Why and How to Debate Charitably

September 29, 2009

Chris Capel has written a short essay about “why and how to debate charitably,” and I’m struggling to find anything significant to disagree with him about.*  You should really read the whole thing, but I’ll provide his list of rules with short explanations below:

1. The golden rule – “treat the person’s position as if it were your own.”

2.  You cannot read minds – when someone appears inconsistent, consider that you could simply misunderstand their argument.

3.  People are not evil – “You should be extremely suspicious about your judgment of a person’s position when you think that position has implications that you find distasteful (or worse).”

4. Debates are not for winning – “Never make a person defend words that they’ve abandoned.”

5.  You make mistakes – “many more than you realize…   Look for your mistakes, and admit to them.”

6.  Not everyone cares as much as you – “be willing to tolerate people who apparently hold distasteful positions.”

7.  Engaging is hard work.

8.  Differences can be subtle.

9.  Give up quietly – “If you don’t want to engage someone using all these rules, don’t engage them at all.”

I hope that this forum, Permutations, will host productive discussions and debates.  You need not involve yourself in them, but I hope that you do, and I hope that if you do, you debate charitably.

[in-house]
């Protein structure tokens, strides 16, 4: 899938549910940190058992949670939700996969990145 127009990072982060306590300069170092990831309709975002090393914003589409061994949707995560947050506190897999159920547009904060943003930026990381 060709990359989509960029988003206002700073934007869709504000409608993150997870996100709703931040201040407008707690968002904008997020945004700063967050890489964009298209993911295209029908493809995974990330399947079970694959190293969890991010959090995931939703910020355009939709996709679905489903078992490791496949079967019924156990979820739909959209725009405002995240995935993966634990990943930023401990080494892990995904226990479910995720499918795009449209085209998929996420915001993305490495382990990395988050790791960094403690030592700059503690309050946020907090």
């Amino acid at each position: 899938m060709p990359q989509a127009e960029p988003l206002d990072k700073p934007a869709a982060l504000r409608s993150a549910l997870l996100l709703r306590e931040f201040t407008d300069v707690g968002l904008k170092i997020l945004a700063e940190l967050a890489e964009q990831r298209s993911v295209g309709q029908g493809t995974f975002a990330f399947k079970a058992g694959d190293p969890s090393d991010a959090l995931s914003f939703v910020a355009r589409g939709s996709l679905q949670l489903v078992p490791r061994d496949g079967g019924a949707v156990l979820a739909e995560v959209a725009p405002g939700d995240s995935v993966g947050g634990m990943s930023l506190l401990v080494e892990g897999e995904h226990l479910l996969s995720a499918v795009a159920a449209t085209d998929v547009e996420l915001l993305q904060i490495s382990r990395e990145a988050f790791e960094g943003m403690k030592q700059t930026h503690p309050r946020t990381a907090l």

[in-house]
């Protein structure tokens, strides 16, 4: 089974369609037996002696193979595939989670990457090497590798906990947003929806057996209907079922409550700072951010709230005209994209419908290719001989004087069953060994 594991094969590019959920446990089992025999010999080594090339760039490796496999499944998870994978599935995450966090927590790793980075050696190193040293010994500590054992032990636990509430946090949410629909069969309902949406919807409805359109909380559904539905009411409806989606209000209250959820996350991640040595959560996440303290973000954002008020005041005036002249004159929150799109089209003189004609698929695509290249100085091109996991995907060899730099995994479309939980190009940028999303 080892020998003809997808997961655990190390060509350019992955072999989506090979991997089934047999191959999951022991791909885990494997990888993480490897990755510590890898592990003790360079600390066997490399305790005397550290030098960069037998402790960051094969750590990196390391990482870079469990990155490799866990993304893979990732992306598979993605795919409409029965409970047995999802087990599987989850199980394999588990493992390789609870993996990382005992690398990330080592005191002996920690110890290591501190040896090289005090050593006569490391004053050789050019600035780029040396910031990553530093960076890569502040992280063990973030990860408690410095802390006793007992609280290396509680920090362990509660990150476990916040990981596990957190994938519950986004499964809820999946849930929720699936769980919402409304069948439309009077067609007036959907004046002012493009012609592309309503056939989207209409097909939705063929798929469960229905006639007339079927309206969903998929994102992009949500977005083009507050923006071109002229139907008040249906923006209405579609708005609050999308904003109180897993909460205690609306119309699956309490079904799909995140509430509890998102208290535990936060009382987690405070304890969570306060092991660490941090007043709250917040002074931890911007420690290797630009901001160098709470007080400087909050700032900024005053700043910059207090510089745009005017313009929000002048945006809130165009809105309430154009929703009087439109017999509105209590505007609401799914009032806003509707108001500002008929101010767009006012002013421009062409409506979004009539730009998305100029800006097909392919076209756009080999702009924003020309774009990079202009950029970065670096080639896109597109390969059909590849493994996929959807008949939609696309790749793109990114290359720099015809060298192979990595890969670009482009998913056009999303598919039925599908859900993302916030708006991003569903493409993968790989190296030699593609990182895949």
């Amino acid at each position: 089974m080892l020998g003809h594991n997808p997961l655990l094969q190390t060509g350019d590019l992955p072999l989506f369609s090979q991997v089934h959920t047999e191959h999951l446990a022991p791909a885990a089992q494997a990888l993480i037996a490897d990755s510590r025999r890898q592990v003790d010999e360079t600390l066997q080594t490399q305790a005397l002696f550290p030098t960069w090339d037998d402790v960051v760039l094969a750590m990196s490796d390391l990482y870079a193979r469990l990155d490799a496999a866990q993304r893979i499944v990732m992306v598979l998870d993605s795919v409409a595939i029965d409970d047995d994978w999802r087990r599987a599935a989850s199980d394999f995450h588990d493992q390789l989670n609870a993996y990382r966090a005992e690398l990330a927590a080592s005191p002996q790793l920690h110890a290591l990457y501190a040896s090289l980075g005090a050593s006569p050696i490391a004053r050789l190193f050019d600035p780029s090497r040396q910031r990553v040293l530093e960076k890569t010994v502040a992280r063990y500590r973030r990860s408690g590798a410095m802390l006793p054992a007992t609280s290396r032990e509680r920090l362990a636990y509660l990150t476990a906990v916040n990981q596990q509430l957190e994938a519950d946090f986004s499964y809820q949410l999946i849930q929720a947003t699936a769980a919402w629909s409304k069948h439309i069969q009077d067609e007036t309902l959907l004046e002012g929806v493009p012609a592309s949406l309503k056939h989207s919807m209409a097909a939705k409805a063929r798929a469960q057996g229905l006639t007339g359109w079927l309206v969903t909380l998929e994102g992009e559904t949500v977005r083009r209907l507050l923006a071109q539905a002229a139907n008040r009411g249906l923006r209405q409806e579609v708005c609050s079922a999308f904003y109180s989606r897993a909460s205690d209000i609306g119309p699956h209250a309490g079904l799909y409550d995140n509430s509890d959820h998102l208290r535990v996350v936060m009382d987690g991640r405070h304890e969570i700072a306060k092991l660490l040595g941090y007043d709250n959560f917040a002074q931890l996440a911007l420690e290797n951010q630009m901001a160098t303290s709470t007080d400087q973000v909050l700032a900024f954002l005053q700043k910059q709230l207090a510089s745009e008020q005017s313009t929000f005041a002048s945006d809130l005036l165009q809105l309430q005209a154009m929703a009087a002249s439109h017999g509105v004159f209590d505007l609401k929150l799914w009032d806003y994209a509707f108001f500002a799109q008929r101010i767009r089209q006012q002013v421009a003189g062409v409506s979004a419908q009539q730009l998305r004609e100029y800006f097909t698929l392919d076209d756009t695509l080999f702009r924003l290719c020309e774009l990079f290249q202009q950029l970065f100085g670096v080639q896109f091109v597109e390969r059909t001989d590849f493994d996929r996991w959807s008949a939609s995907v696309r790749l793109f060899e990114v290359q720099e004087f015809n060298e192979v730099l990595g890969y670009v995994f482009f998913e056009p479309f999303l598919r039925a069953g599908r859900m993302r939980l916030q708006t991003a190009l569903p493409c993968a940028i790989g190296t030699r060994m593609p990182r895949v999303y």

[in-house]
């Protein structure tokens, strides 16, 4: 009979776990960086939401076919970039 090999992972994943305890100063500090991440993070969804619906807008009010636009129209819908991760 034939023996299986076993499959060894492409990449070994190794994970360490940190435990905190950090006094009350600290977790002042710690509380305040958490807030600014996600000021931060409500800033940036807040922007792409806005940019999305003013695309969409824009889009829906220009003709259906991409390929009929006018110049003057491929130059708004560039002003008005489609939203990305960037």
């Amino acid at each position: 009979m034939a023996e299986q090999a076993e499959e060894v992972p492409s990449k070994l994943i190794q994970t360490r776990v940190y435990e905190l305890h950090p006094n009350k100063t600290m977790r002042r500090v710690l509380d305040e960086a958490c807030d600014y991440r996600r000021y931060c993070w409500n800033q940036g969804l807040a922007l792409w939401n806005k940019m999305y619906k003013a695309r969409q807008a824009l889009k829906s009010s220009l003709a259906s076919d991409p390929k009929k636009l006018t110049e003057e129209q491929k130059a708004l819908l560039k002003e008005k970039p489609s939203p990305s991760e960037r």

*Admittedly, I would water this list down a little bit.  Instead of rules, I would call these guidelines.  For example, I don’t believe people should be required to ignore every argument they can’t engage at the highest and most charitable level.  If Chris and I ever get the chance to discuss this point, I have a feeling that we’ll be able to come to agreement.  Perhaps you have stronger disagreements?  I’d love to hear about them in the comments.

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Dr. Strangesoc, or: How I learned to stop worrying and love mathematics

September 24, 2009

For those of you who don’t know me, my name is Matthew E. Brashears. I’m an Assistant Professor of Sociology at Cornell University and am currently serving as the webmaster for the ASA section on Mathematical Sociology. As a part of my duties as webmaster, I have played a role in organizing this blog. I have done my best to recruit an interesting group of contributors, all of whom have a great deal to say about mathematics, sociology, and the intersection between them. Yet, as I assembled this team, I have often been asked a question. This question has, off and on, been echoed by a variety of colleagues who have learned of my efforts: why? Put more fully: why on earth should an ASA section start a blog?
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September 1, 2009

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